Crosswalk Curb Ramps are True to Form
Ohio is among the many states that are re-doing their sidewalks
To include curb ramps with a special truncated dome pattern that improves accessibility for people with disabilities. A major contractor, Shelly & Sands, is using flexible Poly Meta Forms® to simplify and standardize forming of the curb radius at the crosswalks where these ramps are being constructed.
Shelly & Sands, Inc. serves eight major markets in Ohio, Indiana and West Virginia and paves more roads in Ohio than any other company. In addition to paving and other concrete work, the firm’s materials divisions supply aggregate and asphalt.
Recently the firm received major contracts to install the new curb ramps in several Ohio cities. At the crosswalks where they are installed, it is necessary to create curves in the curbing that adjacent to the ramps and blend in with the adjacent straight curbing. Previously, the company used wood and Masonite to construct the curve forms, but these had some shortcomings. Superintendent Terry Perry explains, “Wood was inflexible, and on the tight curves, where we had to use Masonite, we had to pin it every six inches. It was hard to clean up, and we were constantly piecing it back together because it would break.”
Recently, Shelly & Sands started using Poly Meta Forms, from Metal Forms Corporation, in Milwaukee, a specialist in manufacturing forms & screeds for the concrete construction industry. The HDPE (High Density Polyethylene) forms are light yet durable, easy to clean and transport, and can be used over and over. The cost of wood and Masonite forms was ongoing because of breakage and the limited number of times they could be used. Cleaning them was time-consuming, while the Poly Meta forms are easy to clean. Perry says, “They work great as long as you keep them oiled. They just make the job better because they fit better,” He started using the forms after seeing them demonstrated at the 2008 World of Concrete convention in Las Vegas. In the first season, the company has used them to pour close to 1,500 curb ramps. They also are being used in conjunction with the new Midfield Terminal at the Indianapolis airport.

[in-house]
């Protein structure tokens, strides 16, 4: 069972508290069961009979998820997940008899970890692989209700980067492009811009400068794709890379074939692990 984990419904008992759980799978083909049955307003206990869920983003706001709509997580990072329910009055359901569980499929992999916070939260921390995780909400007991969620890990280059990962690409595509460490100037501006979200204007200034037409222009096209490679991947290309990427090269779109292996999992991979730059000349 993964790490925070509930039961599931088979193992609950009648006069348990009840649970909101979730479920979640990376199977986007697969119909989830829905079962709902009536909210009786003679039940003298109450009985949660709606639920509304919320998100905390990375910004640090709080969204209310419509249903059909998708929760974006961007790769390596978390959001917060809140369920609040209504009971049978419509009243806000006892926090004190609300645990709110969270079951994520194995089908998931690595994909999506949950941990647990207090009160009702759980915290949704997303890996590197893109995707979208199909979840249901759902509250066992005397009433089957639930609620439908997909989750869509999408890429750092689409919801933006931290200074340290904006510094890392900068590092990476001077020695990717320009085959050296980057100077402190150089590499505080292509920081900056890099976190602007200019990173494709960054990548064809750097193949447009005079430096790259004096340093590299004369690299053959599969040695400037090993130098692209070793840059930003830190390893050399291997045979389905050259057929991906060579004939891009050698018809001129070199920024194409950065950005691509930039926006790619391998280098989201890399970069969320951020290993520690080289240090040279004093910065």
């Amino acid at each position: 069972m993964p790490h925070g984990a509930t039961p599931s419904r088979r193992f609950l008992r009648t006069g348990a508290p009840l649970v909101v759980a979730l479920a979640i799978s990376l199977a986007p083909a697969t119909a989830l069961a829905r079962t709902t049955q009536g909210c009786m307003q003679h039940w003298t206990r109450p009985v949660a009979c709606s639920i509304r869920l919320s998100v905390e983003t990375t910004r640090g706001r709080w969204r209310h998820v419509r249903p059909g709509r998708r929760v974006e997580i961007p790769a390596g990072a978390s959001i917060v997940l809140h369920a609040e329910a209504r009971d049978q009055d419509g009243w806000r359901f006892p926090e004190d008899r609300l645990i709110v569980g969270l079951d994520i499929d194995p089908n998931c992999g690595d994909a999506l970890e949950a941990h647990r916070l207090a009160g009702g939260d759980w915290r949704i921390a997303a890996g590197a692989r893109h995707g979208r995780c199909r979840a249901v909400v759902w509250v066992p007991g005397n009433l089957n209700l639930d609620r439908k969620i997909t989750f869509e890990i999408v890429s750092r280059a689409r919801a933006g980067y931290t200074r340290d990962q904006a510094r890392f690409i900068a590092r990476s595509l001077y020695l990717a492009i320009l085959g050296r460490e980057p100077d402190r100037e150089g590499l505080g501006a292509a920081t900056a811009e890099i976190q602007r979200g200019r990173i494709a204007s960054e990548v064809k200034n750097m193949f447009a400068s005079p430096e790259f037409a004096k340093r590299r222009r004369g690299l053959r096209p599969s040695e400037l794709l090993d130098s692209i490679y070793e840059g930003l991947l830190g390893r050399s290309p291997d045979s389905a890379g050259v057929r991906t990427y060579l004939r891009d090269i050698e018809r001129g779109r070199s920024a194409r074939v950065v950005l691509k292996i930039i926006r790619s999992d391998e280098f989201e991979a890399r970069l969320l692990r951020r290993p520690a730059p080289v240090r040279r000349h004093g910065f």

The forms incorporate sliding pin pockets that can be placed easily wherever they are needed, which is a big advantage when working with curves. Perry notes that they are using radius forms, and they plan to add straight forms to match up with them next year. He concludes, “From my experience so far I can’t say enough good things about the forms.”View All Field Reports